I finished reading Growth Mindset by Carol Dweck a few weeks ago. Instead of sharing the key insights and summarizing this book I want to share a few stories from my life.
When I was in high school I put myself under a crazy amount of pressure to take every Honors/AP class offered and get nothing less than an A in each class. This resulted in 4 years where I spent a seriously sickening number of hours studying. I invested all this time because I allowed each grade to define who I was. Anything less than an ‘A’ would mean that I was dumb. Although, I worked very very hard there were times when I allowed this obsession to be perfect push me to do things I’m not so proud of, like talking my AP Spanish teacher to give me an A in the class when I probably deserved to fail.
The classes I loved in high school were my math and english classes. Although I excelled in math, english was very difficult, but I was in love with the writing process. There was something about reflecting on ideas and themes and crafting a powerful story into an essay that I really enjoyed. However, once I got into Berkeley I was scared to pursue these passions. The inner critique was telling me that I was now in the big leagues where the smartest mathematicians, writers, & philosophers come to study. Instead of taking these tough classes on topics that really fascinated me I took the safe classes where my ‘A’ would be guaranteed. I resigned to the belief that there was no way to compete against these other students and since anything less than perfection wasn’t acceptable, why even try?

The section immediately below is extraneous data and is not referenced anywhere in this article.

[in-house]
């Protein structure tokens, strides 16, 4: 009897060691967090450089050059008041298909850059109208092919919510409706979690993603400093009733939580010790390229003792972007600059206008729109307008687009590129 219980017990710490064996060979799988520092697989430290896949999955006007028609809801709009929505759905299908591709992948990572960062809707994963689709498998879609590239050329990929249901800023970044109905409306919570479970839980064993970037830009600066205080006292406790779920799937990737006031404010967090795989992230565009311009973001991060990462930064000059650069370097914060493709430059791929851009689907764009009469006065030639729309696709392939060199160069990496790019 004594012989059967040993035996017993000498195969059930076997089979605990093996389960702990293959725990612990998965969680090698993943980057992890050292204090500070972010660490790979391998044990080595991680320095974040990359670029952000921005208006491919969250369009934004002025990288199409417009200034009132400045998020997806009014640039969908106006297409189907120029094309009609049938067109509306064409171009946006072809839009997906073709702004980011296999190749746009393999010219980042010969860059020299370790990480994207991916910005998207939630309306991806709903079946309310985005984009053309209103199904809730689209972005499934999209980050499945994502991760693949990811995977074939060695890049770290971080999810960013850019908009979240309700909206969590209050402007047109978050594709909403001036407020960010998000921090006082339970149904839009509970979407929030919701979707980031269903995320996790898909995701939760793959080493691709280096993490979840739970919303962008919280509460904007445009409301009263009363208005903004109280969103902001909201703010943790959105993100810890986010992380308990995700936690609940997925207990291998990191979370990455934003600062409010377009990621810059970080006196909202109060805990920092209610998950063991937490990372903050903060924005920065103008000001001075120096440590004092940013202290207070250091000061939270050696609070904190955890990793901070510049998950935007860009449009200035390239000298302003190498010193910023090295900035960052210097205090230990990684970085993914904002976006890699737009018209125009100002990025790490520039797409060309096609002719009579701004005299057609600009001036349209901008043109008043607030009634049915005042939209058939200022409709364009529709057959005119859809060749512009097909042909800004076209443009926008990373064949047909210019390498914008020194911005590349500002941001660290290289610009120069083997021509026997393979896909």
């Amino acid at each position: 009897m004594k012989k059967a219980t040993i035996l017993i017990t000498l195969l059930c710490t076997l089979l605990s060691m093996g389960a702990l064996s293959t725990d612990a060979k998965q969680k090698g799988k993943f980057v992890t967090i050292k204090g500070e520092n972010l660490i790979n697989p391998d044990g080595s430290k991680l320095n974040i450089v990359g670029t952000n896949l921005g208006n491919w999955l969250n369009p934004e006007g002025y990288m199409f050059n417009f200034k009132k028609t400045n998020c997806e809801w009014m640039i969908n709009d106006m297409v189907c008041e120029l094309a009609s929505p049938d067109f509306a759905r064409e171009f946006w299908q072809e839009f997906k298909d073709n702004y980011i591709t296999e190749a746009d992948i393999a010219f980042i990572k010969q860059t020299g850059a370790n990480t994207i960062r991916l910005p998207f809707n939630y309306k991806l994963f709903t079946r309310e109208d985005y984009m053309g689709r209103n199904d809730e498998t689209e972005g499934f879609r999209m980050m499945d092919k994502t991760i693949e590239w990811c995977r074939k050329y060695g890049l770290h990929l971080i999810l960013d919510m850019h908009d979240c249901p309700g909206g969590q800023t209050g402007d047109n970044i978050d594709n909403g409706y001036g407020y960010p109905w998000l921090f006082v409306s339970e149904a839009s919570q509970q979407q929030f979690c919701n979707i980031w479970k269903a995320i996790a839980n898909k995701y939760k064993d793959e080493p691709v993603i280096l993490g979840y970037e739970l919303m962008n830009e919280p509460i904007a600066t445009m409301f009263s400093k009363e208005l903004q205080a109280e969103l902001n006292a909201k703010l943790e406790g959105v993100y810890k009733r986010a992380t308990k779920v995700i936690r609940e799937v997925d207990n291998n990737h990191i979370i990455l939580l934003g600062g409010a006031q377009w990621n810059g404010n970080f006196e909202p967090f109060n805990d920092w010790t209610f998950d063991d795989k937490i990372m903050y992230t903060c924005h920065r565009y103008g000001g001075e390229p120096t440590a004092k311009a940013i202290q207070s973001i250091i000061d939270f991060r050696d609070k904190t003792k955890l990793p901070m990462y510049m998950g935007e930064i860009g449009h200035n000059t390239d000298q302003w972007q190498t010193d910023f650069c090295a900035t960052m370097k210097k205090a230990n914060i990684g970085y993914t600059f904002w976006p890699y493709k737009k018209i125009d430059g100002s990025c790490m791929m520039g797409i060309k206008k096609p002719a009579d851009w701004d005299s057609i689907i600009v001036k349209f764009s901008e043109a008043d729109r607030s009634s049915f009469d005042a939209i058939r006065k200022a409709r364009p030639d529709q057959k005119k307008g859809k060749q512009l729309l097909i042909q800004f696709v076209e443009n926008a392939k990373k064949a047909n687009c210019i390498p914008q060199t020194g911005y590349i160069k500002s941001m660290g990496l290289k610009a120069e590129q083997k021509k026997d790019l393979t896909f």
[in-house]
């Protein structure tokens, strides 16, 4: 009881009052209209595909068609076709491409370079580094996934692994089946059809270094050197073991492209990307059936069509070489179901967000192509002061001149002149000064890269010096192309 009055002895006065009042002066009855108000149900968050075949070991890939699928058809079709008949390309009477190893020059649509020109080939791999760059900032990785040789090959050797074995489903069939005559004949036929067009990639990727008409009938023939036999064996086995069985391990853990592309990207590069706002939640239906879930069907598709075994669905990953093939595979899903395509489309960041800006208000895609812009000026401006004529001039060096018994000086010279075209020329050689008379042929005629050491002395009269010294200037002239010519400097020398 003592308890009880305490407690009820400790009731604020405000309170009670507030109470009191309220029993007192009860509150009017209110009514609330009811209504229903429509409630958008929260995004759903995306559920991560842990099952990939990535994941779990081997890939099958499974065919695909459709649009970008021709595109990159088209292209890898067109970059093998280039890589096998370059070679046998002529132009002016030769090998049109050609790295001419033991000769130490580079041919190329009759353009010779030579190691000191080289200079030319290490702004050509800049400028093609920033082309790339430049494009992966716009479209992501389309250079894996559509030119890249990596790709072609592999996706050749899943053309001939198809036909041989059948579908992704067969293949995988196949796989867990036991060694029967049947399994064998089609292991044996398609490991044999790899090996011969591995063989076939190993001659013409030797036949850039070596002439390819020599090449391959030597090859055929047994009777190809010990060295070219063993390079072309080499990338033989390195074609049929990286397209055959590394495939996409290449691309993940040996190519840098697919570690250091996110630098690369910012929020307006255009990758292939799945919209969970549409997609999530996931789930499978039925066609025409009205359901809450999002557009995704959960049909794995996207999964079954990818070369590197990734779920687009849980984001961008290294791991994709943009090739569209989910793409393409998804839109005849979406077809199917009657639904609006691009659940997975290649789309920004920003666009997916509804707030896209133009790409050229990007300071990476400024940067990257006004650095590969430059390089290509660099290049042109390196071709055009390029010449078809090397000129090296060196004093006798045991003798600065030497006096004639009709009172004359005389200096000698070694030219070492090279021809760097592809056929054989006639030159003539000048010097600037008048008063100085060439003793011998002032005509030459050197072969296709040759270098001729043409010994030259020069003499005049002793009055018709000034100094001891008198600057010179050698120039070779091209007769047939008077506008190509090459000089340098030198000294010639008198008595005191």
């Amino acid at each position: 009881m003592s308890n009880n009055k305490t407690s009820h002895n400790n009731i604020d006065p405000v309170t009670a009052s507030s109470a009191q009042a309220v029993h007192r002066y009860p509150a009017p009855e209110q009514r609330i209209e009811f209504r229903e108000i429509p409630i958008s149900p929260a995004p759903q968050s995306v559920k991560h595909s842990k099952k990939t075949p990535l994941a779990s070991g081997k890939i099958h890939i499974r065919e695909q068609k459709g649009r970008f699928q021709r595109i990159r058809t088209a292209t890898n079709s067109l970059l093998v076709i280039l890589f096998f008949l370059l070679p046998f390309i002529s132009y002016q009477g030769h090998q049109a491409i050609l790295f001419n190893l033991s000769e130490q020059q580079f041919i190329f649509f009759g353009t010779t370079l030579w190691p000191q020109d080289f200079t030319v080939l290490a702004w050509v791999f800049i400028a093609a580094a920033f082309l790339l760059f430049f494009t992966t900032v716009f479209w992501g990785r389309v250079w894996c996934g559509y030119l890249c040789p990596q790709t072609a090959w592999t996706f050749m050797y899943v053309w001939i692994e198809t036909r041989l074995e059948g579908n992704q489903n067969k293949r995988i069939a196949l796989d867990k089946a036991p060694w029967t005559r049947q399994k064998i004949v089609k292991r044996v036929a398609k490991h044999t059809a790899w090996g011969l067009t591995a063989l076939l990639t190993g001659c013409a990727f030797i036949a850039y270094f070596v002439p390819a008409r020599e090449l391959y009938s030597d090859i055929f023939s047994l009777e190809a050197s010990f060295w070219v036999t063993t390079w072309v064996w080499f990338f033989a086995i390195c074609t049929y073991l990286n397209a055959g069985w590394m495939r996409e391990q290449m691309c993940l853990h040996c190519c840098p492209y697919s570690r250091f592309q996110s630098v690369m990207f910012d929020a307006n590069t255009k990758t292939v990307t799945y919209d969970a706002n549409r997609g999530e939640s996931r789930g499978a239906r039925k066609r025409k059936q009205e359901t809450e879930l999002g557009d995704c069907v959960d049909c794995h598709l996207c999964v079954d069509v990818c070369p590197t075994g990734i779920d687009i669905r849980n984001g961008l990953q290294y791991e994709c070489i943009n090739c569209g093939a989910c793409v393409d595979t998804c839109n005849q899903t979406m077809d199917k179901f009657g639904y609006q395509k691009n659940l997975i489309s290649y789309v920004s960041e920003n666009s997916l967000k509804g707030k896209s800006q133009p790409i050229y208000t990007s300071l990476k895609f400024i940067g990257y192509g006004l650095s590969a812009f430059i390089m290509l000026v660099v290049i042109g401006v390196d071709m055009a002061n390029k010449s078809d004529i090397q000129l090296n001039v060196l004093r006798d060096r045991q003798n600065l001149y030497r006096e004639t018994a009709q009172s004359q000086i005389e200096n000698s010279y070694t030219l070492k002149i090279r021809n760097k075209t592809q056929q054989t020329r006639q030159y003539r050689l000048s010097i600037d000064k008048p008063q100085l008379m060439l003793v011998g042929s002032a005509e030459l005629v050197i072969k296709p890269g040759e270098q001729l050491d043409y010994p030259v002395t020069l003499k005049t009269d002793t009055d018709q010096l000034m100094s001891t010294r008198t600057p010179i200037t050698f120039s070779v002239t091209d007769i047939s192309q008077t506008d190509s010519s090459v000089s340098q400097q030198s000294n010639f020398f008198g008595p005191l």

For a good portion of my life I was physically out of shape. I was over weight and I was weak. I experimented with going to the gym but I felt inferior bench pressing 65lbs when all the guys who were my age were doing much much higher weights. Instead of using this as fuel to workout harder I told myself that my Indian genes wouldn’t allow for me to be a fast runner or muscular, so I always ended up stopping going to the gym.
When I look at my teenage years into my early 20s I spent a great deal of my time trying to protect my identity and ego. This is exactly what Dweck writes about her book, and I fell into the classic profile of a person with the Fixed Mindset. During these years I had the option to approach life from the Growth mindset. This would have meant that I engage in activities that I love regardless of whether I am “good” or “bad” at it. It would have meant that I took classes since I was in love with learning and not because it would be another ‘A’ to add to my transcript. At the gym, it would have meant that I double down and put in 2x effort to get stronger and fitter as opposed to resigning to the fixed belief I developed about myself.
Fortunately, sometime during the end of college I shed a lot of my fixed beliefs. This wasn’t an active decision, I actually think it came about from my interest in buddhism and understanding the ego. Through studying Buddhism I realized that this life is impermanent, everything is fluid, so there is no reason to ascribe to an identity for it is illusory.
Also, after some reflection I realized that the times that have been the most memorable and growth oriented has been the times when I jumped into the unknown to push myself. Life is way more fun when you aren’t playing it safe and are challenging yourself in ways that you never thought were possible. There is no reason to fear anything because through hard work you can develop your talents and abilities.